Cysts are known to present in the brain and other body parts without producing symptoms for a long time. These asymptomatic cysts are liable to become symptomatic following treatment with antiparasitic drugs. A cyst may remain asymptomatic for a variable period of time ranging from one year to thirty years. In a study from Northern India, the prevalence of asymptomatic neurocysticercosis, in apparently healthy population, was estimated to be 15% of the population engaged in pig farming.[7] Among family members of symptomatic neurocysticercosis patients, the prevalence of asymptomatic neurocysticercosis was as high as 29%.[7] Significantly higher proportion of the asymptomatic population had vesicular stage of the parasite.[8] There are several reports where even a single dose, taeniacidal use of antiparasitic drugs in patients with intestinal taeniasis unravelled a hidden cyst, making the patient symptomatic. In most of these reports, otherwise asymptomatic individuals developed seizures and/or headache after taking antiparasitic drugs (praziquantel or albendazole) for the purpose of deworming [Table 1].[9],[10],[11],[12],[13]
Table 1: Reports on cases of neurocysticercosis where deworming uncovered a lesion: A review

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The common adverse effects seen in patients with symptomatic neurocysticercosis following antiparasitic therapy include fever, seizures, headache, nausea, vomiting, meningismus, increased intracranial pressure, altered sensorium and stroke. These adverse reactions are probably not due to a toxic effect of the drug but rather due to an inflammatory reaction produced by the host in response to a massive destruction of cysticerci and the release of cysticercal antigens.[14],[15],[16] In isolated instances, even calcified neurocysticercosis lesions triggered severe inflammatory reactions during the antiparasitic therapy.[17]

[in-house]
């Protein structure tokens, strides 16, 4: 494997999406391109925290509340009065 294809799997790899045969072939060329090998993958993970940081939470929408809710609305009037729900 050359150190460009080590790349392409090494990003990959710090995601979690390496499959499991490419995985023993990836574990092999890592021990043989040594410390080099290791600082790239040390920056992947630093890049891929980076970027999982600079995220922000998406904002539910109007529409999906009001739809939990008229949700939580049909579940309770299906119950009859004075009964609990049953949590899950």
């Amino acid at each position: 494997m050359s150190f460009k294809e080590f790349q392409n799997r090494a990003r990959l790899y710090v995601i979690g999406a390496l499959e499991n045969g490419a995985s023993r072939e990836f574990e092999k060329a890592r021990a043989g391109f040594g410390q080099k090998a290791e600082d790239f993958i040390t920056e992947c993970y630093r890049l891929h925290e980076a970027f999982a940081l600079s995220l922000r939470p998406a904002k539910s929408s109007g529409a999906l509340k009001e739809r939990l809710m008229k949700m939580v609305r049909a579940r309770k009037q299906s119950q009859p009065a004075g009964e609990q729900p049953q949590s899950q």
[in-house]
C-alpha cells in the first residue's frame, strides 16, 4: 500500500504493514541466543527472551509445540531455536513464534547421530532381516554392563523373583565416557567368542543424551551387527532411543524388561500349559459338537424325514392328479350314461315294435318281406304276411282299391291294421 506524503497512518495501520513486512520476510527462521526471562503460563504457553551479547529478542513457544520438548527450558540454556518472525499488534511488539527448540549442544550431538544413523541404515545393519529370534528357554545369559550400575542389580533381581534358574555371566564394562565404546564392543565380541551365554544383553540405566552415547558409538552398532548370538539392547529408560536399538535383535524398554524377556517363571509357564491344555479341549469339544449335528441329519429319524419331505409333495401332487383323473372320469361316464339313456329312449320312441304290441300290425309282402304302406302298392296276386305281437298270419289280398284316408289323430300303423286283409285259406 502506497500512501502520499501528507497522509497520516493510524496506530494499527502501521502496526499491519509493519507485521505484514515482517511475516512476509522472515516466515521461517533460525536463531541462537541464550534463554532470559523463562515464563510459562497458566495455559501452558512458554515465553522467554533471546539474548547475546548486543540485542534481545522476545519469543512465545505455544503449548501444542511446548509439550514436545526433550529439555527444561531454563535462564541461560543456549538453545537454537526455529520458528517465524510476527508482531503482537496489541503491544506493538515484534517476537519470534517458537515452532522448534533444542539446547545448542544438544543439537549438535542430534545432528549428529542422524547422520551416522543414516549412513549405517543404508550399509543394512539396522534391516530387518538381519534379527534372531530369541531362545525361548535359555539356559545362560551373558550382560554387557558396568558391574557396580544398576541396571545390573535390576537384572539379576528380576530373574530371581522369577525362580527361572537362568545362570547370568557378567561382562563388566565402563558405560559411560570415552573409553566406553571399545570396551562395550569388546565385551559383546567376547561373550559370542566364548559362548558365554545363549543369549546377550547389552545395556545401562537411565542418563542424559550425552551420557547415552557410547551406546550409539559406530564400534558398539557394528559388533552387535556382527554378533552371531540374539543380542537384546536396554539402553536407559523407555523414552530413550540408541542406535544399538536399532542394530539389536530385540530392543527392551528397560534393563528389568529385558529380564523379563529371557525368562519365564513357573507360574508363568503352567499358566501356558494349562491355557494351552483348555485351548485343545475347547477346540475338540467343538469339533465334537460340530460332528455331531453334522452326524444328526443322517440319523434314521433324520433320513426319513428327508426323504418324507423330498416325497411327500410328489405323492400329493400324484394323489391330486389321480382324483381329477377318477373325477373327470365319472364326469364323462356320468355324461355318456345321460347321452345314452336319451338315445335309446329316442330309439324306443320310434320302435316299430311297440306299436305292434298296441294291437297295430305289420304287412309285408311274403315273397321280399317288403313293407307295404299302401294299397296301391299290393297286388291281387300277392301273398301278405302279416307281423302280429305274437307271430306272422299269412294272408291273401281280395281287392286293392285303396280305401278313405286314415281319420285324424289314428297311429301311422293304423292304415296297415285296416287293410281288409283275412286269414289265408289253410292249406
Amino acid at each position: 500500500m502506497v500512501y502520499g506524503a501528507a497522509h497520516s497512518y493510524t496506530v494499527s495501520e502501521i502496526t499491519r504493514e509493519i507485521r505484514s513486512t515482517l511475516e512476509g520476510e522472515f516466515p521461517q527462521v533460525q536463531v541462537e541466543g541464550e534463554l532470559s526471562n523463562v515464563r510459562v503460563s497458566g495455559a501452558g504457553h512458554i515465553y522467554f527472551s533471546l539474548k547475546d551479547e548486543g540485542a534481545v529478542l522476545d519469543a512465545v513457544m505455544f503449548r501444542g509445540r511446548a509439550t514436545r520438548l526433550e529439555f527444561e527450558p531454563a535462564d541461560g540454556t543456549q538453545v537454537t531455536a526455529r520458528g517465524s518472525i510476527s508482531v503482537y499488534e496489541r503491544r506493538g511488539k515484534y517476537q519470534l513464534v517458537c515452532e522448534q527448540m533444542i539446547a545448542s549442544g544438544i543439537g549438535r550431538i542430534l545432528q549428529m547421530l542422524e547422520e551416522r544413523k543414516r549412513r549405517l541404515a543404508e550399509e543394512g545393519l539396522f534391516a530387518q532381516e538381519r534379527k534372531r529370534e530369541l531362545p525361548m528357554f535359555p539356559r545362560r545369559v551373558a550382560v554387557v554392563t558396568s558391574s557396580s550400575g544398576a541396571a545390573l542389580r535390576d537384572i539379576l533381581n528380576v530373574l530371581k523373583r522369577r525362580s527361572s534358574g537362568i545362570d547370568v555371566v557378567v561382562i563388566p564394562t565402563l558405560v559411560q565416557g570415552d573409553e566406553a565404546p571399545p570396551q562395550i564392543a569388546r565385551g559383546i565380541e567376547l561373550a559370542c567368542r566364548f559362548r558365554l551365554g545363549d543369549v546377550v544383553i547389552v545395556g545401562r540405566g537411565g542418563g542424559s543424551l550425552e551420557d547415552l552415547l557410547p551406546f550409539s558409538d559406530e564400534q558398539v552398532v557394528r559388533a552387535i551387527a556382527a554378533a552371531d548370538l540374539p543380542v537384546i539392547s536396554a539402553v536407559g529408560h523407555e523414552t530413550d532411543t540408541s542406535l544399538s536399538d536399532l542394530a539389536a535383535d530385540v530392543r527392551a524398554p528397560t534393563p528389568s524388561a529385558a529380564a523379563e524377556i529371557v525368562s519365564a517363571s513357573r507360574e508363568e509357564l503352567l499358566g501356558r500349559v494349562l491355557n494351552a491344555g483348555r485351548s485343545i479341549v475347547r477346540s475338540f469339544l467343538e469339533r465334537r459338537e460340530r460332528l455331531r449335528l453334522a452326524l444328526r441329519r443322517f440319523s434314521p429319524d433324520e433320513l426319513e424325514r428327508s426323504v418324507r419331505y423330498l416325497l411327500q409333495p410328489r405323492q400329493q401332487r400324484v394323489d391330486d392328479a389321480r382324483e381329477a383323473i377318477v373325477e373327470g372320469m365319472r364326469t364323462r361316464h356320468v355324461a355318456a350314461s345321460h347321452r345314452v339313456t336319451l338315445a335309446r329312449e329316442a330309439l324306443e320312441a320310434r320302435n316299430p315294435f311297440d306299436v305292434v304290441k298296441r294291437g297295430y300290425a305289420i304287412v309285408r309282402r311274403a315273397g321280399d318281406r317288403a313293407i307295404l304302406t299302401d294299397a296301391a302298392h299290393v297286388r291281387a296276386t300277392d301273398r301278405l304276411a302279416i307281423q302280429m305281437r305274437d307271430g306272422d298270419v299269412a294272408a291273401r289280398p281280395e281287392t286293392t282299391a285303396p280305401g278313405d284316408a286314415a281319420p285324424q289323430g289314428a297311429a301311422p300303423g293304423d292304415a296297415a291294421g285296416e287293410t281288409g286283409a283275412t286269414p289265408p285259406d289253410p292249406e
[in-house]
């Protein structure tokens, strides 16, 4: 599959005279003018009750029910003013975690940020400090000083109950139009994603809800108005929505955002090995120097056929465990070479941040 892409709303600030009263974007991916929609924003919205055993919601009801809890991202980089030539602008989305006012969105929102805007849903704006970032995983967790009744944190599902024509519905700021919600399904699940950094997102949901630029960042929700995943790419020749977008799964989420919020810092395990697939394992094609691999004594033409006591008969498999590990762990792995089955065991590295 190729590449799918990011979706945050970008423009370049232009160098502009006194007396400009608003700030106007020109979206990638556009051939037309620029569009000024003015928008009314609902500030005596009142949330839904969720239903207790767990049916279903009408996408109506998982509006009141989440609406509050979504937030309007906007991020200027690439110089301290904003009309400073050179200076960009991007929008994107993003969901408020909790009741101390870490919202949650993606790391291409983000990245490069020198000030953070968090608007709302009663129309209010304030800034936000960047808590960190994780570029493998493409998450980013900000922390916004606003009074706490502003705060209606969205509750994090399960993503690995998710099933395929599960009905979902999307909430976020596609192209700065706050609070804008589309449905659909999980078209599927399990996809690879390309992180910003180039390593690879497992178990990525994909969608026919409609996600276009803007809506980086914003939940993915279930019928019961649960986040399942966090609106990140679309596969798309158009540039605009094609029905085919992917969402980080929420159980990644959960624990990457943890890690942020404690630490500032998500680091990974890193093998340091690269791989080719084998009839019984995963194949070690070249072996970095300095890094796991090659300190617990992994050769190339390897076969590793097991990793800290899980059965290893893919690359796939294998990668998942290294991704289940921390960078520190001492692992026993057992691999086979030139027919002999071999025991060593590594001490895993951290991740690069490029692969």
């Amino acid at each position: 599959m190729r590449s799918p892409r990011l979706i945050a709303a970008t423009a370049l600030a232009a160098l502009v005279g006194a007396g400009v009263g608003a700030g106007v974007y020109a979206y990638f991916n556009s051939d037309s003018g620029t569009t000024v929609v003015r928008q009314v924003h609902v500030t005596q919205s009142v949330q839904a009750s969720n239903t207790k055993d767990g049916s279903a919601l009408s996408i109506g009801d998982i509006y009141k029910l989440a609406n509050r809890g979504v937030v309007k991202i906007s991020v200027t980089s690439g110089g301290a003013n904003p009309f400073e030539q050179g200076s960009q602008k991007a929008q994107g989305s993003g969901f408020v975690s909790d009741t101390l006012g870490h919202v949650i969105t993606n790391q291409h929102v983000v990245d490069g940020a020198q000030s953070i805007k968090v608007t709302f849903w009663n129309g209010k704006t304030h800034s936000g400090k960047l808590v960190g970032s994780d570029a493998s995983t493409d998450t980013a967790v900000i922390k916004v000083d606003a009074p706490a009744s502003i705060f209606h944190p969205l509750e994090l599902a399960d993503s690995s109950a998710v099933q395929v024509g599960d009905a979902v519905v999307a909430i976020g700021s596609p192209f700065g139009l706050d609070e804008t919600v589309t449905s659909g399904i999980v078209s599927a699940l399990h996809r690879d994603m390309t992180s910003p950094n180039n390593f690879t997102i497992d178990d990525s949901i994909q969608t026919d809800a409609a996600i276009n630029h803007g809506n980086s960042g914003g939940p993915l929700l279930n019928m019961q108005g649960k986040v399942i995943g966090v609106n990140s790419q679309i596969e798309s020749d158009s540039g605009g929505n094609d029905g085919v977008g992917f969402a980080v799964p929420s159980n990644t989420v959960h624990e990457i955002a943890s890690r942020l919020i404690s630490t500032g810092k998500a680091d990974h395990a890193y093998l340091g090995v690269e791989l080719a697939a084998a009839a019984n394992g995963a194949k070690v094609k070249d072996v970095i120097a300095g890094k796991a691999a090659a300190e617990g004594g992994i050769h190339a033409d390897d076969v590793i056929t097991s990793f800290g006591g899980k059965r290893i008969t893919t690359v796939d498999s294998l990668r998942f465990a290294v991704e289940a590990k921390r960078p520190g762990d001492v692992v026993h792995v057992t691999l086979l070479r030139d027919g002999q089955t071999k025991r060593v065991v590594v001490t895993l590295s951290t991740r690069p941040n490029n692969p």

Subarachnoidal form and racemose form of neurocysticercosis are, in particular, more liable to develop adverse reactions because of their closeness to cerebrospinal fluid spaces. Catastrophic complications, in the form of raised intracranial pressure, hydrocephalus, chronic arachnoiditis and vasculitis, can even be life-threatening. The host's inflammatory reaction in response to an acute destruction of the parasite within the subarachnoid space may occlude the vessels surrounding the cyst. There are several reports available where antiparasitic treatment led to cerebral infarction or other inflammatory complications [Table 2].[18],[19],[20],[21],[22]
Table 2: Vascular complications and myositis in neurocysticercosis following antiparasitic treatment: Review of literature

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Anti-inflammatory drugs, particularly corticosteroids, are used to control paradoxical aggravations of inflammation following antiparasitic therapy in patients with neurocysticercosis. In patients with giant subarachnoid cysticerci, ventricular cysts, spinal cysts, numerous cerebral parenchymal cysts and in patients with disseminated cysticercosis, corticosteroids must be administered before commencement of the course of antiparasitic drugs to avoid disastrous complications.[23]

The case described by Chatterjee et al., also suggests that corticosteroids should always be administered along with antiparasitic therapy.

Financial support and sponsorship

Nil.

Conflicts of interest

There are no conflicts of interest.



 
  References Top

1.
Chatterjee R, Chatterjee K, Sen C. Proximal ulnar artery thrombosis after cysticidal therapy: A rare complication of neurocysticercosis. Neurol India 2017;65:167-9.  Back to cited text no. 1
[PUBMED]  [Full text]  
2.
Garcia HH, Nash TE, Del Brutto OH. Clinical symptoms, diagnosis, and treatment of neurocysticercosis. Lancet Neurol 2014;13:1202-15.  Back to cited text no. 2
[PUBMED]    
3.